I’ve managed to befriend a darling pair, the Sabbaughs, who I met at my local gym where I do workouts a few nights per week. Not only do they make the workouts more bearable/enjoyable, but I also know the Sabbaughs through mutual friends.
I’d been pestering Sandy to teach me how to make some of her delicious traditional Middle Eastern foods (in particular, baklava; I can never get the phyllo dough to cooperate!) after I got a taste of her wonderful cooking at the holiday party last year. I’ll have to wait until the fall/winter in order to learn how to make baklava since it is mostly consumed during the holiday season, but I was fortunate to learn how to make stuffed grape leaves. There is a very particular way one must go about wrapping the leaves, and depending on the leaf size and the way the leaf was obtained and preserved, the whole process can be rather tedious and time consuming. Nevertheless, the result is totally worth the time and effort!
Here is the recipe (that she slightly modified), from Sandy’s recipe book:
We followed the recipe with some slight modifications. We did not blanch the grape leaves. We also tried a grape leaves obtained from a variety of sources; naturally picked and frozen, from a jar, and vacuum packed. By far, the leaves I enjoyed working with the most were the ones that had been naturally obtained and frozen.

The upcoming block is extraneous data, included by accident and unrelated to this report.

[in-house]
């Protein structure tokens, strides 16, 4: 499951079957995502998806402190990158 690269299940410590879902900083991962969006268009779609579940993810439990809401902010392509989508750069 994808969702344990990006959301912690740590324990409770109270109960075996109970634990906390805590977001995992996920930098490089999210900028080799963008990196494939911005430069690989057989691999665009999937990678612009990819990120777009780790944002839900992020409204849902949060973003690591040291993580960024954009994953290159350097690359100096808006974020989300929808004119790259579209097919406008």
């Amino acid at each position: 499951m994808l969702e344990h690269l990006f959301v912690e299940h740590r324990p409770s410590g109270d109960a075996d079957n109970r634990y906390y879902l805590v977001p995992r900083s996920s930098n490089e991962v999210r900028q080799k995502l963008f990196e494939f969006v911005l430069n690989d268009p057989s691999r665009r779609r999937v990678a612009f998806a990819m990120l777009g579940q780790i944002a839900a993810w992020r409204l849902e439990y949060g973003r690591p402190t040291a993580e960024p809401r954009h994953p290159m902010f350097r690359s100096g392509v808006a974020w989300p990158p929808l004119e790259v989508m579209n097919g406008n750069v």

Once the stems of the leaves were picked off, and the stuffing was made, we got started on rolling the leaves.
All in all, Sandy and I spent about 1.5 hours wrapping the leaves; this isn’t a trivial time commitment. After we were finished packing the leaves, we tightly arranged the stuffed leaves into a pan and placed a plate on top so that the leaves would not rise and float around.
It was a neat technique to pick up, hopefully I can learn how to handle pesky phyllo dough next.
I’m currently at the airport and now off to board my flight to Minneapolis. Wish me luck!xoxo -P